Start watching this guy… has a channel where he fixes late model Macbooks at half Apple’s price at the component level.

            youtube.com/watch?v=kwIuFgIzPXo

          • 0 avatar
            psarhjinian

            Apple doesn’t design machines out of forced obsolescence; the design requirements effectively force that.

            The battery life, weight and thermal requirements effectively dictate a single board without expansion: connectors add points of failure, timing issues and packaging problems.

            Apple isn’t alone in the this: Intel’s Ultrabook spec and several of it’s newer chipsets also dictate soldered RAM and move more and more components to onboard ICs. Eventually, we’ll be talking about x86 SoCs that include network controllers and software-defined radio modems. If you want serviceable, Lenovo will happily sell you a non-Ultrabook Thinkpad, but it’s significantly thicker, heavier and has worse battery life than it’s ultrabook brethren, or Apple’s offerings. It’ll be more expensive, too.

            Consumers just don’t care that a machine isn’t upgradeable or field-serviceable, and a large part of the reason is exactly the opposite of planned obsolescence: these machines last a hell of a long time and hold a lot of their original value—especially on the Apple side. It’s not uncommon to see C2D MacBooks fetching several hundred dollars, and to have half-decade-plus useful lives.

            Honestly, I blame Intel: everything since the C2D has been good enough that there’s just no reason to upgrade, and the race has largely been to pack better screens, slimmer profiles and longer run-times in.

      • 0 avatar
        JimZ

        Apple thrives on both high margins and moderate (Mac) to high (iPhone) volumes. there’s nowhere in the auto industry for that. Average industry margin is 8% (EBITDA.)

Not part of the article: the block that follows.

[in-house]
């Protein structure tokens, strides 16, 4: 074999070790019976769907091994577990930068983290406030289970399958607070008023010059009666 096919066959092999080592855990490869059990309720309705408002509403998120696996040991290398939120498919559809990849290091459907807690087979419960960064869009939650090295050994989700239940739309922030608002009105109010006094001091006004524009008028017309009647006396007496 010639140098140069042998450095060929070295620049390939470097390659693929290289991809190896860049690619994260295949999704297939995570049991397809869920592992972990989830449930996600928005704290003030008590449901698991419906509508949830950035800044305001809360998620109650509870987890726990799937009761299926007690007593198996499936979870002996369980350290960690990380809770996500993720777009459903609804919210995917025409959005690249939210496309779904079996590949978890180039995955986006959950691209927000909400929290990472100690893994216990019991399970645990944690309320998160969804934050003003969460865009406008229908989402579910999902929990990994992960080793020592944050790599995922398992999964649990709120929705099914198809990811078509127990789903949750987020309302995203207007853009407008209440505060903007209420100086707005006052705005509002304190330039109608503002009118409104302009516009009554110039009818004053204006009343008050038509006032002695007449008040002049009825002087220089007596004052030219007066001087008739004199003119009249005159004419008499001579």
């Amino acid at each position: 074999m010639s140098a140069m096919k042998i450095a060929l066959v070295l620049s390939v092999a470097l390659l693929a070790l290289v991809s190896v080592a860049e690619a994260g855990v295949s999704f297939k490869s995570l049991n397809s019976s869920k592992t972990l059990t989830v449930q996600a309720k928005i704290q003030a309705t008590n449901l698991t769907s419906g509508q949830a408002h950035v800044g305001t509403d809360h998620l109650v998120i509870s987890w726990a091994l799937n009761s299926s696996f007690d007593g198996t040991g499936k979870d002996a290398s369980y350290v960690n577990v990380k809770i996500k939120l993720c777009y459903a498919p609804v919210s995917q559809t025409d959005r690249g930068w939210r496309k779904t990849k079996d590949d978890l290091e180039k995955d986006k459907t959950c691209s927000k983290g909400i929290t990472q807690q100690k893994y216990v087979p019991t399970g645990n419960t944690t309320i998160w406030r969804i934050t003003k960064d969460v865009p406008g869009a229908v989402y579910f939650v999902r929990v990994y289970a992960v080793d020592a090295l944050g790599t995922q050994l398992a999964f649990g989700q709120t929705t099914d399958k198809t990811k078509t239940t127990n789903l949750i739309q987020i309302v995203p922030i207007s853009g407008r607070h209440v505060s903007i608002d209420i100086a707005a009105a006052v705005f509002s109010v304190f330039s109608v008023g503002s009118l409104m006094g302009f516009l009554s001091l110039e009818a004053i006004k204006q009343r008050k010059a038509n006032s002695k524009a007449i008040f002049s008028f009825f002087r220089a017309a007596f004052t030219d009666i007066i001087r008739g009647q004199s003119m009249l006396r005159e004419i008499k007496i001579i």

• avatar
    whitworth

    Of course it’s not happening, it was an incredibly stupid rabbit hole that CEO Tim Cook was throwing money at. Glad I sold most of my shares of Apple a while ago, the company has no vision. And I’m a loyal Apple user.

    • 0 avatar
      PandaBear

      On the contrary, it is a good move. If there are lots of innovation in the self-driving car field and then everyone else except Apples have lots of patents, they’ll be screwed in lawsuit, blocked in App Stores and any ecosystem sales.

      Build a small team to get enough patents and stalemate each other, and you are golden.

  • avatar
    healthy skeptic

    Is that photo from an early Infiniti ad?

  • avatar
    JMII

    Every time this rumor came up my thought was Apple would really just build a software solution they would sell to OEMs. And its slowly looking like that is what is really happening here. Apple making a completely new car (platform, engine, etc) is crazy talk, but Apple making an iCarAppliance is totally within reason. Think of BOSE… you can order your brand new super turbo with or without a BOSE audio system. I can see Apple doing the same thing here. So you could get a car with (optional and expensive) Apple Avoidance, Apple Maps, Apple Audio, etc.

  • avatar
    Kenmore

    Last bunch of Braeburns I bought were hard enough to have been unibodied into an iCar. Shoulda phoned Cupertino.

  • avatar
    la834

    I can’t see this new direction lasting long either. Apple famously likes to “make the whole widget”, not just the software or partnering with other companies. The iPhone has been far more profitable than its competitors because Apple makes the hardware, the software, and related online services – the entire ecosystem. Android is popular but Google doesn’t make much money giving away an operating system that runs mostly on other companies’ hardware. Microsoft has reached the same conclusion and is now making tablets and laptops that run Windows. I can’t see Apple just providing software to Ford or something; either they’ll build the whole car or stay out of the automotive industry.

  • avatar
    05lgt

    I heard Woz was admitted for a hernia from laughing all the way to …